The Heroic Death of Pliny the Elder
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Pliny the Elder, the famed author, naturalist, philosopher, and commander, died trying to rescue people stranded on the shores after the eruption of Mt. Vesuvius, which destroyed Pompeii and Herculaneum. While attempting to sail his ship near the shore, burning cinders fell on the ship. Rather than turn around, as his helmsman suggested, Pliny stated “Fortune favors the brave! Steer to where Pomponianus is.” He landed safely and was able to rescue his friends and others on the shore. However, he never left that shore. Before they were able to set out again (they needed the winds to shift before they could safely leave), he died and ended up being left behind. It is thought he died of some sort of asthmatic attack or by some cardiovascular event, possibly brought on by the heavy fumes and heat from the volcano. His body was later retrieved three days later buried under pumice and it had no apparent external injuries. He was around 56 years old.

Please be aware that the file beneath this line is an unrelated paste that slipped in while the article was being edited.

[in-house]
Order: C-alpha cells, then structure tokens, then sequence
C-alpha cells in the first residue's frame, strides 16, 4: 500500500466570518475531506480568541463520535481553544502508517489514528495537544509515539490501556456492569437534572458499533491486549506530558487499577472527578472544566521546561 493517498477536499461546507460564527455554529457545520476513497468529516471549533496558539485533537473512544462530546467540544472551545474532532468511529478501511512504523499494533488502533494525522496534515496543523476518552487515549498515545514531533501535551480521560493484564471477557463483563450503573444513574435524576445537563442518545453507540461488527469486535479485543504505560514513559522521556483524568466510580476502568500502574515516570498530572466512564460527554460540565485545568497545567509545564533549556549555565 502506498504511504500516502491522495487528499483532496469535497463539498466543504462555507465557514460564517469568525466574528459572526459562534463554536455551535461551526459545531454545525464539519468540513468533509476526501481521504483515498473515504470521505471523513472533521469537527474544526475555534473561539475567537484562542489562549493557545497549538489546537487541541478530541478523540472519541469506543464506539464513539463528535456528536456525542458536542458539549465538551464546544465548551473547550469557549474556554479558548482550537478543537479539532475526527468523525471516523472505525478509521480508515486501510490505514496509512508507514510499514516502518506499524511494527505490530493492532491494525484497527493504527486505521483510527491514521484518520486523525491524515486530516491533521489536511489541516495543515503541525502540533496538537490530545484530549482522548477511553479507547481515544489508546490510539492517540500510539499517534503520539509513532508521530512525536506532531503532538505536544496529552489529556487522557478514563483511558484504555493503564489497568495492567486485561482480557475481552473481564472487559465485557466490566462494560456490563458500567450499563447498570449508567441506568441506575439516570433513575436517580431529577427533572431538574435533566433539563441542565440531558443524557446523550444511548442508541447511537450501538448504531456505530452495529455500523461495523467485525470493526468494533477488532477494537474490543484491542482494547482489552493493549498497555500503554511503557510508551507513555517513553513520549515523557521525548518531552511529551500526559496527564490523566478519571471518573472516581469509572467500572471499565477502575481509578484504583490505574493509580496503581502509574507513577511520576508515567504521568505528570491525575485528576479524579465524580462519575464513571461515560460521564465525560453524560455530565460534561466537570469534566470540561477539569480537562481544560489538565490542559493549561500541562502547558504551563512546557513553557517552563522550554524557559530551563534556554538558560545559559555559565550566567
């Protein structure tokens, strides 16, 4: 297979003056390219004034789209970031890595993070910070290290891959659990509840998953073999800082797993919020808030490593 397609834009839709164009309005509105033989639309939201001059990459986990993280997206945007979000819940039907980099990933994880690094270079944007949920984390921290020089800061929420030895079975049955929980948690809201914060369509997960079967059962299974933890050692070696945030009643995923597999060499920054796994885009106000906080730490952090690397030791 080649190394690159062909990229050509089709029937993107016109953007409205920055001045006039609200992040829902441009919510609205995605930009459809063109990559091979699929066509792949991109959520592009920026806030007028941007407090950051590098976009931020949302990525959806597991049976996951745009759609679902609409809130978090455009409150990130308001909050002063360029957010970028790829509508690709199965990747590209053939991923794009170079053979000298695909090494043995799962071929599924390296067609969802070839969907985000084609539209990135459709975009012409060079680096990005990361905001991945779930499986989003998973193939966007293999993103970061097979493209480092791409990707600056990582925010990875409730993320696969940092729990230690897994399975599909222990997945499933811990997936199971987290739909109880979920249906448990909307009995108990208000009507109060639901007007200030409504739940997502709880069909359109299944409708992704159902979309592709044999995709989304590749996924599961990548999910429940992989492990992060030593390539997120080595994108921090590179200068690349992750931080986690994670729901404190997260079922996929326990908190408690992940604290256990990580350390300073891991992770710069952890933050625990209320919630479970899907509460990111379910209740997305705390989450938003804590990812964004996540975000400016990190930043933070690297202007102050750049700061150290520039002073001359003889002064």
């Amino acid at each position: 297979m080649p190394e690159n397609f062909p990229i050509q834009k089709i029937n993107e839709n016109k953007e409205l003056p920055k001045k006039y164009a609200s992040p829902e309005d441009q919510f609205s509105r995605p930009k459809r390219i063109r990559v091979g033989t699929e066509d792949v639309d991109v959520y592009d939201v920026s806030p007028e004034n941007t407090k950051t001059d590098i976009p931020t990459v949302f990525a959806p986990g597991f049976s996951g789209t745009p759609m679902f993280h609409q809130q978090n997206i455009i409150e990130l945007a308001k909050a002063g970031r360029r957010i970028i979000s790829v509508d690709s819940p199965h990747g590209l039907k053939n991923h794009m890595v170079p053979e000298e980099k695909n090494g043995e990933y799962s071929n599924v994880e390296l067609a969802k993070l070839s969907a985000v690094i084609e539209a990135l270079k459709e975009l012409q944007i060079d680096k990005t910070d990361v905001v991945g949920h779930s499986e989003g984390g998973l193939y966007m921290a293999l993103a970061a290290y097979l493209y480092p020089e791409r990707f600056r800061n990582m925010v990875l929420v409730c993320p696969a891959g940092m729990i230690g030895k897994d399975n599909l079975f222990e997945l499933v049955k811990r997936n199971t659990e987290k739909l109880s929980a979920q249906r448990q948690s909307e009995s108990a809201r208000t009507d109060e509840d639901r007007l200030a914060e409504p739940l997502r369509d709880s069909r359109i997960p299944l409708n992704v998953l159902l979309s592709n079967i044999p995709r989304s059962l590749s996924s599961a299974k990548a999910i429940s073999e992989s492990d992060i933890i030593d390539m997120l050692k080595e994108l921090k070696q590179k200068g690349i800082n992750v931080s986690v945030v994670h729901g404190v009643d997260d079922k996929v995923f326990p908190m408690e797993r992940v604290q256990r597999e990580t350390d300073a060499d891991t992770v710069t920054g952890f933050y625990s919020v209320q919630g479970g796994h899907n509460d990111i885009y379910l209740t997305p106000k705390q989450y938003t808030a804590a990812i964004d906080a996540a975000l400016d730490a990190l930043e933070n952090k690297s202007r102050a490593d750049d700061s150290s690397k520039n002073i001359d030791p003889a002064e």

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With a lot of reference made to “Pliny the Elder,” one would wonder if there was also a “Pliny the Younger.”
Some years late, but there was in fact a Pliny the Younger – the nephew of Pliny the Elder, rather well known for his epistolary writing.